Recent projections indicate significant increase in the need for COVID-19 testing as flu season hits
The peak of the first wave of COVID-19 cases has come and gone in many regions throughout the United States. Demand for COVID-19 tests still remains high, but some clinical laboratories have seen a gradual decline in their COVID-19 test volumes. This could all change, however, as flu season begins throughout the United States.
New analysis from consulting firm McKinsey and Company projects that the demand for COVID-19 testing during the upcoming flu season may increase by as much as threefold, compared to test volumes over the summer months.
There are two main factors that will influence demand for COVID-19 testing during flu season. The first is the similarity between influenza symptoms and the symptoms of COVID-19. With the COVID-19 pandemic ongoing, clinicians will be unable to rule out the presence of COVID-19 in patients with influenza based solely on their presenting symptoms and will have to test for both.
The second factor is the possibility that COVID-19 may follow the same seasonal patterns that other coronaviruses and influenza tend to follow. It is still unknown if COVID-19 will follow a seasonal pattern, but some experts suggest this is likely. A recent paper published in Frontiers in Public Health found that COVID-19 is likely to follow seasonal patterns, especially as herd immunity becomes more prevalent. “We think it’s highly likely, given what we know so far, COVID-19 will eventually become seasonal, like other coronaviruses,” coauthor Hassan Zaraket, PhD, explained in a recent interview.
Other experts, however, have expressed that the increased precautions taken in response to the COVID-19 pandemic may lessen the relative severity of influenza over the upcoming flu season. “There certainly is some data out of the Southern Hemisphere that is very recent data that shows their flu season was not as bad as normal because people were social distancing and wearing masks,” David Ellis, MD, FACOG, Chief Medical Officer for Pardee UNC Health Care recently told ABC News. “We certainly hope it won’t be as bad as it has been in years past, but that is going to depend a whole lot on people’s behavior.”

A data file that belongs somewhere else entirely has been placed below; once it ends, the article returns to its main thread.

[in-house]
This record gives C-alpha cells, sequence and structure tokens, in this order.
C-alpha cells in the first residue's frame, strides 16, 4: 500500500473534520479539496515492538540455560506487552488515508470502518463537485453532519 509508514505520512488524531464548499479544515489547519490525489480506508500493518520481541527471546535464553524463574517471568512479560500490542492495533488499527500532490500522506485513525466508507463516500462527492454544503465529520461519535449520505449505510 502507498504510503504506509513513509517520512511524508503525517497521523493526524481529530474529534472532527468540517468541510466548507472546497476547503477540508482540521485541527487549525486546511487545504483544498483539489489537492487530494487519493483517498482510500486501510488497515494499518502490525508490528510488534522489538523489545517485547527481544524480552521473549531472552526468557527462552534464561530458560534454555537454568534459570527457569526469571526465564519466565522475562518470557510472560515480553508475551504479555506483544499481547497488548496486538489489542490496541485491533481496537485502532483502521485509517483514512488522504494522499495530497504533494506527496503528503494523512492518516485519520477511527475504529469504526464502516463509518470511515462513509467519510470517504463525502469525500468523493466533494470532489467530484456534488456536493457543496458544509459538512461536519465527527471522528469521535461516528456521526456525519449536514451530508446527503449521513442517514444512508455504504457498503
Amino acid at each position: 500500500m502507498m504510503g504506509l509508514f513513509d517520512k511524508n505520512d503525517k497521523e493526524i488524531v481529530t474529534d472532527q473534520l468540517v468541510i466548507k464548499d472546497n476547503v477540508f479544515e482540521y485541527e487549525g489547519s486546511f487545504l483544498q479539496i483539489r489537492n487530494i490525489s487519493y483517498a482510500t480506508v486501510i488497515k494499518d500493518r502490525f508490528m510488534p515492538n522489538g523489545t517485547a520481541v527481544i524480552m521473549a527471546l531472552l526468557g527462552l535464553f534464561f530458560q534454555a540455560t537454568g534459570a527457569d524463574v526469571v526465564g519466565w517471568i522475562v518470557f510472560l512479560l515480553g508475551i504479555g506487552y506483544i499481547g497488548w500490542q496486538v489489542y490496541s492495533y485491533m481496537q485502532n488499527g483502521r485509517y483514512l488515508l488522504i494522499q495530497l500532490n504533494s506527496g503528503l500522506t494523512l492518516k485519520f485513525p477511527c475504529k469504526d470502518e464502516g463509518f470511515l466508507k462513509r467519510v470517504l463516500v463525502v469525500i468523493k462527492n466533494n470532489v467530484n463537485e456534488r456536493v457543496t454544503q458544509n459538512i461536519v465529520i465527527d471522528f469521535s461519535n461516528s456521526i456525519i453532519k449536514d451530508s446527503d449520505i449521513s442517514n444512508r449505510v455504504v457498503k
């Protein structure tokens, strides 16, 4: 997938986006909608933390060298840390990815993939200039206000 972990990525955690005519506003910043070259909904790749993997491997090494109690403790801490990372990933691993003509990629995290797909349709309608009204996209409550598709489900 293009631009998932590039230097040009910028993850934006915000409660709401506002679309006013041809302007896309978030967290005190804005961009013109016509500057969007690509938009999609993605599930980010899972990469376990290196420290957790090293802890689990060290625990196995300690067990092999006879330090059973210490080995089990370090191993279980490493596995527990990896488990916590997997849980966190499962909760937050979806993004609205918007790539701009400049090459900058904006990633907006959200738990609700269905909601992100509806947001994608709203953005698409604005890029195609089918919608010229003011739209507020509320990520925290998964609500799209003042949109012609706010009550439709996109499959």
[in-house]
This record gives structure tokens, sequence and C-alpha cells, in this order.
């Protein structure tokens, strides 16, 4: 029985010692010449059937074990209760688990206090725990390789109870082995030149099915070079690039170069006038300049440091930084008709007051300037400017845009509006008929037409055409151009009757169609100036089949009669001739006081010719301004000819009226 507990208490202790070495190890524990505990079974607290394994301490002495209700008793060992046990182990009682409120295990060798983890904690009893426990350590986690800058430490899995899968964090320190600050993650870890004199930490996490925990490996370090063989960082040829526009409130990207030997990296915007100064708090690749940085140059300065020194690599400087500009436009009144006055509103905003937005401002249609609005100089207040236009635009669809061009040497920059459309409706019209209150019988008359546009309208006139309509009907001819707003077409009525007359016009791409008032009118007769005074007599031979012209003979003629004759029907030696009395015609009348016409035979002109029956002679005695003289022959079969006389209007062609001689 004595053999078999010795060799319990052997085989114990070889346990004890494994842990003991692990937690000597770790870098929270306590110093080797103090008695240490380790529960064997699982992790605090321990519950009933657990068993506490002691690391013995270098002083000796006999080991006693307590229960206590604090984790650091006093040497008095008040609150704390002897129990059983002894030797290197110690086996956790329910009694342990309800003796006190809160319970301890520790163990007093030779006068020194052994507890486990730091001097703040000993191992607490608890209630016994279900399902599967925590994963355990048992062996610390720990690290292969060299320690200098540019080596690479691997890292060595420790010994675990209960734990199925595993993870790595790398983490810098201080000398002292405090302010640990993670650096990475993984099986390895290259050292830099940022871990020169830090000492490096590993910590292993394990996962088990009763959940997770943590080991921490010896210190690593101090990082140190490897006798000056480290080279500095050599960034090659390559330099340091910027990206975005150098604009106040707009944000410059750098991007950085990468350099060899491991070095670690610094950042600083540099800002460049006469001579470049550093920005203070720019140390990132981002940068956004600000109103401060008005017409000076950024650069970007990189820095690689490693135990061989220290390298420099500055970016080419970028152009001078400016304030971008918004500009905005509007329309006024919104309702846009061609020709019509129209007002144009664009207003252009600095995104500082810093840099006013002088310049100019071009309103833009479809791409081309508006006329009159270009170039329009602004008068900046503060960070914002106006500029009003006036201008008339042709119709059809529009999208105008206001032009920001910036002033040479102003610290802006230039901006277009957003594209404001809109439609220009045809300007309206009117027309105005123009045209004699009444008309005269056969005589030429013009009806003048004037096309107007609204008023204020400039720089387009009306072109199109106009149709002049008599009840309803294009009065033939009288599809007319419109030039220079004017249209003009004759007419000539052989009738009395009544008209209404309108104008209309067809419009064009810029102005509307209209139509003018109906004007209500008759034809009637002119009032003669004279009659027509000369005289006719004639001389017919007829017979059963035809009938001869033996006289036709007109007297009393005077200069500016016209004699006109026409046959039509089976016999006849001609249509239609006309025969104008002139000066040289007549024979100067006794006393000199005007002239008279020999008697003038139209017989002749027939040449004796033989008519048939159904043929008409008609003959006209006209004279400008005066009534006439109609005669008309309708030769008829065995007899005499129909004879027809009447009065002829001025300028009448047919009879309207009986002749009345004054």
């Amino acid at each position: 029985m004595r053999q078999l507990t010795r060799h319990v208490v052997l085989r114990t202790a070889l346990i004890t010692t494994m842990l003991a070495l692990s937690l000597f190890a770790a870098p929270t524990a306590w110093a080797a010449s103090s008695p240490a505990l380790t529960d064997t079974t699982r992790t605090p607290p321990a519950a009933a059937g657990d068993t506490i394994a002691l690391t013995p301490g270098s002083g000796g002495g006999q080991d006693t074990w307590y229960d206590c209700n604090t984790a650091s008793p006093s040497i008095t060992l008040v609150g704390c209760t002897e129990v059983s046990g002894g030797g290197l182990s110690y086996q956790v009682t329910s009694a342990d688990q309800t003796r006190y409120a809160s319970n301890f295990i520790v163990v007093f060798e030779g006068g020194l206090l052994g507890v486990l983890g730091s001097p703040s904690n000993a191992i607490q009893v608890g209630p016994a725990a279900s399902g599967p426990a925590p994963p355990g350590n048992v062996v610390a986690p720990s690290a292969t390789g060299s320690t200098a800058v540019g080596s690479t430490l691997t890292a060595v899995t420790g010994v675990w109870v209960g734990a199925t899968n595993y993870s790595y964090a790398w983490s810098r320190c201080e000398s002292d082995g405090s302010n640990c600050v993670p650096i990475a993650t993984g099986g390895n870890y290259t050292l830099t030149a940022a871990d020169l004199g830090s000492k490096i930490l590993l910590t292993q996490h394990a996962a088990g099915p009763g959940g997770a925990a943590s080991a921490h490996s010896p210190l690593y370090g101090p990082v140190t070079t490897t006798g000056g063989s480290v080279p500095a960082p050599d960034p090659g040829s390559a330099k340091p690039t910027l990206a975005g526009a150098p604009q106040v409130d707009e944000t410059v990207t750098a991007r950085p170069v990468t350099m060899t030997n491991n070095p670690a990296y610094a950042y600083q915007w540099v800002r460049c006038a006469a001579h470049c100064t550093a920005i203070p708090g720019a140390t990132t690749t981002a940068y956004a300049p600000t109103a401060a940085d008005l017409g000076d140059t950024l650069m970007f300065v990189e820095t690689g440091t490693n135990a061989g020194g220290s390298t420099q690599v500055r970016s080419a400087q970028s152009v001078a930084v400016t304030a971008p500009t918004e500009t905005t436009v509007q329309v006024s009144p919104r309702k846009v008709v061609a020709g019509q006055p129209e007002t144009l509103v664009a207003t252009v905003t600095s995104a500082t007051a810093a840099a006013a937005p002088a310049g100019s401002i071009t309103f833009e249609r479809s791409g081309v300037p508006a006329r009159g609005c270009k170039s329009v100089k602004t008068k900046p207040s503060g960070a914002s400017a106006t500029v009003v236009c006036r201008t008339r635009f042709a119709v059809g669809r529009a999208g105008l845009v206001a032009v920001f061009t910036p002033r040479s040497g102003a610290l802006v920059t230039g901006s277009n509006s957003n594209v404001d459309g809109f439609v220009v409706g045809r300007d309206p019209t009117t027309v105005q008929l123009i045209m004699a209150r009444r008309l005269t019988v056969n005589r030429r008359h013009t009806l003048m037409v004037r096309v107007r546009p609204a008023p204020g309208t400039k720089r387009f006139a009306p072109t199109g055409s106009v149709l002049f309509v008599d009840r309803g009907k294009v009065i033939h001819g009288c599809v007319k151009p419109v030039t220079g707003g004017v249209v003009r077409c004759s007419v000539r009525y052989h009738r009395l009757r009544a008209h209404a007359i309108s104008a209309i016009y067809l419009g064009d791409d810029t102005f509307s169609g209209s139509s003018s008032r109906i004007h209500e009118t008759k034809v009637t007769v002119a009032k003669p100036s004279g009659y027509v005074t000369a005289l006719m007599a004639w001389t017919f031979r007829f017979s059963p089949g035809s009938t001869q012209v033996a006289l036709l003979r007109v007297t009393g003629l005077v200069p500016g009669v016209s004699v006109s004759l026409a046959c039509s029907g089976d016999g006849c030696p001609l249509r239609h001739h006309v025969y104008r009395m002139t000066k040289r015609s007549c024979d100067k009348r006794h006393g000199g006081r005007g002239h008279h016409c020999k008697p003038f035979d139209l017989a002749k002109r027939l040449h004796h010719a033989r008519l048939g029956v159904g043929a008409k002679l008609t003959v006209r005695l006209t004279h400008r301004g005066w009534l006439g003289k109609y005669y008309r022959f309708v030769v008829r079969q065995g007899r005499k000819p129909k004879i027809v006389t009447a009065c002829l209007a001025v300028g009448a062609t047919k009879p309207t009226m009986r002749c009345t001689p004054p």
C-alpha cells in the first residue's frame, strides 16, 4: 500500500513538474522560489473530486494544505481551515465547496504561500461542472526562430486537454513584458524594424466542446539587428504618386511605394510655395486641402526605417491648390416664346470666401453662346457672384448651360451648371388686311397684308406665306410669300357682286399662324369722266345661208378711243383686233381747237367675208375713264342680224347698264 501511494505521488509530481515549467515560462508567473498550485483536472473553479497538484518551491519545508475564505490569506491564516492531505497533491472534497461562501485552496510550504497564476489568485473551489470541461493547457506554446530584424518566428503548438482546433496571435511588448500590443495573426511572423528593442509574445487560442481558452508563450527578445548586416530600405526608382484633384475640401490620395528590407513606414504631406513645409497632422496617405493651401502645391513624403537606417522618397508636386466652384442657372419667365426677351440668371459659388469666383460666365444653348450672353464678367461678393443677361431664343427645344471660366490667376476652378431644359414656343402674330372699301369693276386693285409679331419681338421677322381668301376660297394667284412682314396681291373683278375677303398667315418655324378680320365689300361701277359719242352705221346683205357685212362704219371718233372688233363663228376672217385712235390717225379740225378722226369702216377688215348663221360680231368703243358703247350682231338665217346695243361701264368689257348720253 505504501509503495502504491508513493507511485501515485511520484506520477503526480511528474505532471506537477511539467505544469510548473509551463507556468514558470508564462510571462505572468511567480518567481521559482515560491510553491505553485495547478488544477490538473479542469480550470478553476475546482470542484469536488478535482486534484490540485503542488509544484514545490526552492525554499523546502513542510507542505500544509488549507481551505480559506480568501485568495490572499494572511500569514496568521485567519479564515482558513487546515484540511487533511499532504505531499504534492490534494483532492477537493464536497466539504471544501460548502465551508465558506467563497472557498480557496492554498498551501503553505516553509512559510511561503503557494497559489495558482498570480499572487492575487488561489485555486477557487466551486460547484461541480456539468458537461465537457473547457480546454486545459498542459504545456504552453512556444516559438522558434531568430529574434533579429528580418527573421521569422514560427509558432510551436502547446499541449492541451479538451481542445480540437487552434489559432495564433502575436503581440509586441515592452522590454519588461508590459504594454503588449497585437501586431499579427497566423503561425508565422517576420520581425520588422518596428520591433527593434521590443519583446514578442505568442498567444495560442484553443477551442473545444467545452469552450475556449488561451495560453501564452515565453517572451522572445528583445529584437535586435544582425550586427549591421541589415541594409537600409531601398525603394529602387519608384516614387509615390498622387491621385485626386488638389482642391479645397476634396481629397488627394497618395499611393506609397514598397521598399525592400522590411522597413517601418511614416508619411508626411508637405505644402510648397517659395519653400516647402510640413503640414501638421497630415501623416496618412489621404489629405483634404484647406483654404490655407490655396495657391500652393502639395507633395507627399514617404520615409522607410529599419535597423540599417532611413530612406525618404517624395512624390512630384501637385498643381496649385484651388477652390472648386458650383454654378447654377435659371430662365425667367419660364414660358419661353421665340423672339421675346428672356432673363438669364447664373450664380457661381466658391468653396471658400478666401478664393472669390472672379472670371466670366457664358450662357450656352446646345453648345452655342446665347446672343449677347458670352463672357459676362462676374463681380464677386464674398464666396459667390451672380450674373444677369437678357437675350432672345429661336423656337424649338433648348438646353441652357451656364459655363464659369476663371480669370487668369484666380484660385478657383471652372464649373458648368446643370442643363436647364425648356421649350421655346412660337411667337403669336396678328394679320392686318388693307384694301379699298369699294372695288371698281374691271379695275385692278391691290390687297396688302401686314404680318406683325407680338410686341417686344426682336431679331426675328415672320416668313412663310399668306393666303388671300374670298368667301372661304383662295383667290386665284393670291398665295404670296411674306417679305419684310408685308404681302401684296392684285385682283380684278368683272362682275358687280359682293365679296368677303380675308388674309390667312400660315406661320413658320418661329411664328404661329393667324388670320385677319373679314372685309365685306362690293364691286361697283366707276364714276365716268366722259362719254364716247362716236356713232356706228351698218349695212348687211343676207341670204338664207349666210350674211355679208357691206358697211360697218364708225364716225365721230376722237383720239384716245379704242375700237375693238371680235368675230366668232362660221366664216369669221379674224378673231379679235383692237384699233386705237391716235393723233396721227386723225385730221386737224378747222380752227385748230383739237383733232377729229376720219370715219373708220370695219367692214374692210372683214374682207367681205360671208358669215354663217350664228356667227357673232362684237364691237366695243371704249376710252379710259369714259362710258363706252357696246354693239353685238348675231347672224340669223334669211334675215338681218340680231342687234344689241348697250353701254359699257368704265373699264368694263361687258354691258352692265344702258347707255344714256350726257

While COVID-19 precautions may have some effect on flu cases, it does appear likely that the projections for increased COVID-19 test volumes by McKinsey and Company will hold true to some degree. There are already some concerns that the potential increase in COVID-19 testing may lead to supply chain issues.
Need for Clinical Laboratories to Develop Supply Contingency Plans Now
Clinical laboratory leaders can prepare now for the potential increased demand for COVID-19 testing that will likely occur during the flu season. Supply chain issues will likely become worse if testing volumes do increase significantly. Securing existing supply chains and developing contingency testing plans will be essential for clinical laboratories that anticipate increased COVID-19 testing demands.
Clinical lab leaders should be aware that the FDA has recently offered flexibility by allowing labs to make respiratory syncytial viruses (RSV) and influenza test modifications to conserve test supplies. See, As Flu Season Approaches, FDA Provides Clinical Laboratories Flexibility to Modify Influenza and RSV Tests. Clinical laboratories should review these changes and assess if they will be of benefit in their unique situations.
Ultimately, the potential threefold increase in COVID-19 testing may end up being beneficial for the revenue of clinical laboratories that suffered decreased test volumes and income during the early months of the pandemic. The potential for increased revenue will, however, take careful planning to ensure that testing supplies are available to meet the upcoming increase in testing demand.
—By Caleb Williams, Editor, COVID-19 STAT
McKinsey and Company: Winter is coming: What’s next in COVID-19 testing
Frontiers in Public Health: Seasonality of Respiratory Viral Infections: Will COVID-19 Follow Suit?
Contagion Live: Will COVID-19 Become a Seasonal Virus?